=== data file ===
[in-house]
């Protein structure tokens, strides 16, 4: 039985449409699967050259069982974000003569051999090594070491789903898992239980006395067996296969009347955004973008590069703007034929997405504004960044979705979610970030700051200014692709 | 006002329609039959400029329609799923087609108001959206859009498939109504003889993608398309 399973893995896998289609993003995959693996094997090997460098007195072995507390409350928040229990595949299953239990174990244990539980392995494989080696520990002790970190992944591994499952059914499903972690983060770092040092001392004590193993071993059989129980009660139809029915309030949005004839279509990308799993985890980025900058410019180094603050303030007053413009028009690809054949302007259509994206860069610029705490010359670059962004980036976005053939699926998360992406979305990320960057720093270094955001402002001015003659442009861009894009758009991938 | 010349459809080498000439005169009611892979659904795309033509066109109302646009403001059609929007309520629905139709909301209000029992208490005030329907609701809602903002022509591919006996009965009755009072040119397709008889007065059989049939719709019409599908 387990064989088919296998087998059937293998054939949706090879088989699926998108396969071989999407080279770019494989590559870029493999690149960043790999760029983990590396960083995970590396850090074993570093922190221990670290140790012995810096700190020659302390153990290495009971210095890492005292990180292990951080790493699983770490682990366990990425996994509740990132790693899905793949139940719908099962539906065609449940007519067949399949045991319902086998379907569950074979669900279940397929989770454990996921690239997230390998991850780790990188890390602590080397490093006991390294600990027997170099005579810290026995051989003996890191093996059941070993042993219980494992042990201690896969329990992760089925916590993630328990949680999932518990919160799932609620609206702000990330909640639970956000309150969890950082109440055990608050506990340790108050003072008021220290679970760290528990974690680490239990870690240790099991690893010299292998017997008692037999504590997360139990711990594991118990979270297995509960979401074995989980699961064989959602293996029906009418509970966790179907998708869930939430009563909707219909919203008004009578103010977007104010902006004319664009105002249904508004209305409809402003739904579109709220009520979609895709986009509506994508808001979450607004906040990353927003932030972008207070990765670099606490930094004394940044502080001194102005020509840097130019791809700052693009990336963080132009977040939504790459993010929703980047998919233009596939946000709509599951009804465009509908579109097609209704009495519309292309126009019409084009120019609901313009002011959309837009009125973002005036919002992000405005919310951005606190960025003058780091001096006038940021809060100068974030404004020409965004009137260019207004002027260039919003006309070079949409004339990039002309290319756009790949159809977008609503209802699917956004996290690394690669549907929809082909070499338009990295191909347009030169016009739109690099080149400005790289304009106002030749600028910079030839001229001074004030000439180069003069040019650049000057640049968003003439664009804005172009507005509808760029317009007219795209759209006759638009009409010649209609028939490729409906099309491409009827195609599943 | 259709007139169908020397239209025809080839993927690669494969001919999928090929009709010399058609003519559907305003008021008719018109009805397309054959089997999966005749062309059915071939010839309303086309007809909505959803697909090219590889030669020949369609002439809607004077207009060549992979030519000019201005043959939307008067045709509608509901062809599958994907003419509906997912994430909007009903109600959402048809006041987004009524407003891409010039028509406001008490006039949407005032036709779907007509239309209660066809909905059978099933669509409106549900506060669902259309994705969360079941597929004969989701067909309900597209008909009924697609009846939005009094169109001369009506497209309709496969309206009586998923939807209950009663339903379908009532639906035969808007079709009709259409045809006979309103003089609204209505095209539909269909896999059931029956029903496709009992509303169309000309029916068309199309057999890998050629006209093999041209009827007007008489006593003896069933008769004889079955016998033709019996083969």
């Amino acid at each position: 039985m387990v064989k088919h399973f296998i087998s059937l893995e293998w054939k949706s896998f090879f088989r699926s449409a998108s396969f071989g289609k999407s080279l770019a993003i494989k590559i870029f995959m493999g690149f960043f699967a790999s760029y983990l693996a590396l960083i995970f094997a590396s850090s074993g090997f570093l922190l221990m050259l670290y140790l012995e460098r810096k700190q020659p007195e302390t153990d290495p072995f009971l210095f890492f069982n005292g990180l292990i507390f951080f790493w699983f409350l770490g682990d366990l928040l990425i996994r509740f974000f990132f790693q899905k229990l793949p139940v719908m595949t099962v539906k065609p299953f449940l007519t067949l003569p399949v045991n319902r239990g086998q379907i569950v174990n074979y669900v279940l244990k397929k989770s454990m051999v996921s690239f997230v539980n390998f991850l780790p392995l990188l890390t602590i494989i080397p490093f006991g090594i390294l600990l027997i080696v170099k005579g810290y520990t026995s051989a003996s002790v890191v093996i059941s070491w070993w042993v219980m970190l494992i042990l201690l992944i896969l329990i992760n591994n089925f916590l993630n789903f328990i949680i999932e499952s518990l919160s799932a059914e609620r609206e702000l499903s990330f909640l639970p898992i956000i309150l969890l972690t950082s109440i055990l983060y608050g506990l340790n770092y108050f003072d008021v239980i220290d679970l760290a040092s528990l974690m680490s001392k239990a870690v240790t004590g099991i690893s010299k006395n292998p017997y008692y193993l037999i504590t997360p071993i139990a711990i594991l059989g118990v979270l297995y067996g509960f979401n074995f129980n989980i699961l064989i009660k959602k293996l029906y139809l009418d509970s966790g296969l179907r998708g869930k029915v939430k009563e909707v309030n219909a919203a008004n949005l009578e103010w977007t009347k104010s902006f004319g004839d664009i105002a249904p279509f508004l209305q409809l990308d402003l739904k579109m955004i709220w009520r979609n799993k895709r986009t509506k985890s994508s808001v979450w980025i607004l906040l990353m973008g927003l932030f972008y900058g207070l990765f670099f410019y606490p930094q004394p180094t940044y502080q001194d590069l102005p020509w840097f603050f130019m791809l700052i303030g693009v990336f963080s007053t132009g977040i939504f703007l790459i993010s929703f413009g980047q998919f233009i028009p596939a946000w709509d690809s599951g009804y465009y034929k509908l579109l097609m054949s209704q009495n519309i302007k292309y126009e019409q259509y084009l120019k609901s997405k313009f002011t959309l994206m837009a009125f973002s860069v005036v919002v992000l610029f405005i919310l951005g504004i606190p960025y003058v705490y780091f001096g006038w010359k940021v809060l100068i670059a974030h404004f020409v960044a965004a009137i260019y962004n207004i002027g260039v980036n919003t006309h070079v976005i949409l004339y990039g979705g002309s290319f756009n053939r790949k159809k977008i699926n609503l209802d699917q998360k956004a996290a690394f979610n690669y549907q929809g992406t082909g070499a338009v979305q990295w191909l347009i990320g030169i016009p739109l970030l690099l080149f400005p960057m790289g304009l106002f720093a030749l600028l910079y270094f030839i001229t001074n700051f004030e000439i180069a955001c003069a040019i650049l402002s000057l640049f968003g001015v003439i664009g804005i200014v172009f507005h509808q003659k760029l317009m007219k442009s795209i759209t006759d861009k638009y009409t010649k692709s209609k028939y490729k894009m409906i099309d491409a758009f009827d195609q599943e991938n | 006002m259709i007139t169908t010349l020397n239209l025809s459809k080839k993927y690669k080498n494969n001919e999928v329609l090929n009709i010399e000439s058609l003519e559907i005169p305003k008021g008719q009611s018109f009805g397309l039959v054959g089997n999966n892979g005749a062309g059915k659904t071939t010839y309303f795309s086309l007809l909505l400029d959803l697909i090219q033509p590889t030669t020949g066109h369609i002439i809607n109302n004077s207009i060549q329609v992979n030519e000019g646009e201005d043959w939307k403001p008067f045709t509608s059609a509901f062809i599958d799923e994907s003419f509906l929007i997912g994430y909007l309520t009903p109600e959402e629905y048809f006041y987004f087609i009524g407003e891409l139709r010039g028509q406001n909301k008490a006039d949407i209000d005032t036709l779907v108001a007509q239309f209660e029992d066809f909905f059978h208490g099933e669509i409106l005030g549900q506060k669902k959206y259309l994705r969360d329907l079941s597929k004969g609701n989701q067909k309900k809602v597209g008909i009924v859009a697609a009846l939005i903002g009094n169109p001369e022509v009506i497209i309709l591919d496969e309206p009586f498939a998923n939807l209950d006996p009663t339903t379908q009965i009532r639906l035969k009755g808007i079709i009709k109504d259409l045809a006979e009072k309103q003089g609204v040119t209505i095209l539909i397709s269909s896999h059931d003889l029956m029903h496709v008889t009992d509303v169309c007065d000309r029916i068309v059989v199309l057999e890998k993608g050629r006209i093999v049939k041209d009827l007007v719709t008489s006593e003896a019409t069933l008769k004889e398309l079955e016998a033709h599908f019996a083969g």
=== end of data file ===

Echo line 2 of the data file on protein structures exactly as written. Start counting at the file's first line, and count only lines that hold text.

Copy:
């Protein structure tokens, strides 16, 4: 039985449409699967050259069982974000003569051999090594070491789903898992239980006395067996296969009347955004973008590069703007034929997405504004960044979705979610970030700051200014692709 | 006002329609039959400029329609799923087609108001959206859009498939109504003889993608398309 399973893995896998289609993003995959693996094997090997460098007195072995507390409350928040229990595949299953239990174990244990539980392995494989080696520990002790970190992944591994499952059914499903972690983060770092040092001392004590193993071993059989129980009660139809029915309030949005004839279509990308799993985890980025900058410019180094603050303030007053413009028009690809054949302007259509994206860069610029705490010359670059962004980036976005053939699926998360992406979305990320960057720093270094955001402002001015003659442009861009894009758009991938 | 010349459809080498000439005169009611892979659904795309033509066109109302646009403001059609929007309520629905139709909301209000029992208490005030329907609701809602903002022509591919006996009965009755009072040119397709008889007065059989049939719709019409599908 387990064989088919296998087998059937293998054939949706090879088989699926998108396969071989999407080279770019494989590559870029493999690149960043790999760029983990590396960083995970590396850090074993570093922190221990670290140790012995810096700190020659302390153990290495009971210095890492005292990180292990951080790493699983770490682990366990990425996994509740990132790693899905793949139940719908099962539906065609449940007519067949399949045991319902086998379907569950074979669900279940397929989770454990996921690239997230390998991850780790990188890390602590080397490093006991390294600990027997170099005579810290026995051989003996890191093996059941070993042993219980494992042990201690896969329990992760089925916590993630328990949680999932518990919160799932609620609206702000990330909640639970956000309150969890950082109440055990608050506990340790108050003072008021220290679970760290528990974690680490239990870690240790099991690893010299292998017997008692037999504590997360139990711990594991118990979270297995509960979401074995989980699961064989959602293996029906009418509970966790179907998708869930939430009563909707219909919203008004009578103010977007104010902006004319664009105002249904508004209305409809402003739904579109709220009520979609895709986009509506994508808001979450607004906040990353927003932030972008207070990765670099606490930094004394940044502080001194102005020509840097130019791809700052693009990336963080132009977040939504790459993010929703980047998919233009596939946000709509599951009804465009509908579109097609209704009495519309292309126009019409084009120019609901313009002011959309837009009125973002005036919002992000405005919310951005606190960025003058780091001096006038940021809060100068974030404004020409965004009137260019207004002027260039919003006309070079949409004339990039002309290319756009790949159809977008609503209802699917956004996290690394690669549907929809082909070499338009990295191909347009030169016009739109690099080149400005790289304009106002030749600028910079030839001229001074004030000439180069003069040019650049000057640049968003003439664009804005172009507005509808760029317009007219795209759209006759638009009409010649209609028939490729409906099309491409009827195609599943 | 259709007139169908020397239209025809080839993927690669494969001919999928090929009709010399058609003519559907305003008021008719018109009805397309054959089997999966005749062309059915071939010839309303086309007809909505959803697909090219590889030669020949369609002439809607004077207009060549992979030519000019201005043959939307008067045709509608509901062809599958994907003419509906997912994430909007009903109600959402048809006041987004009524407003891409010039028509406001008490006039949407005032036709779907007509239309209660066809909905059978099933669509409106549900506060669902259309994705969360079941597929004969989701067909309900597209008909009924697609009846939005009094169109001369009506497209309709496969309206009586998923939807209950009663339903379908009532639906035969808007079709009709259409045809006979309103003089609204209505095209539909269909896999059931029956029903496709009992509303169309000309029916068309199309057999890998050629006209093999041209009827007007008489006593003896069933008769004889079955016998033709019996083969």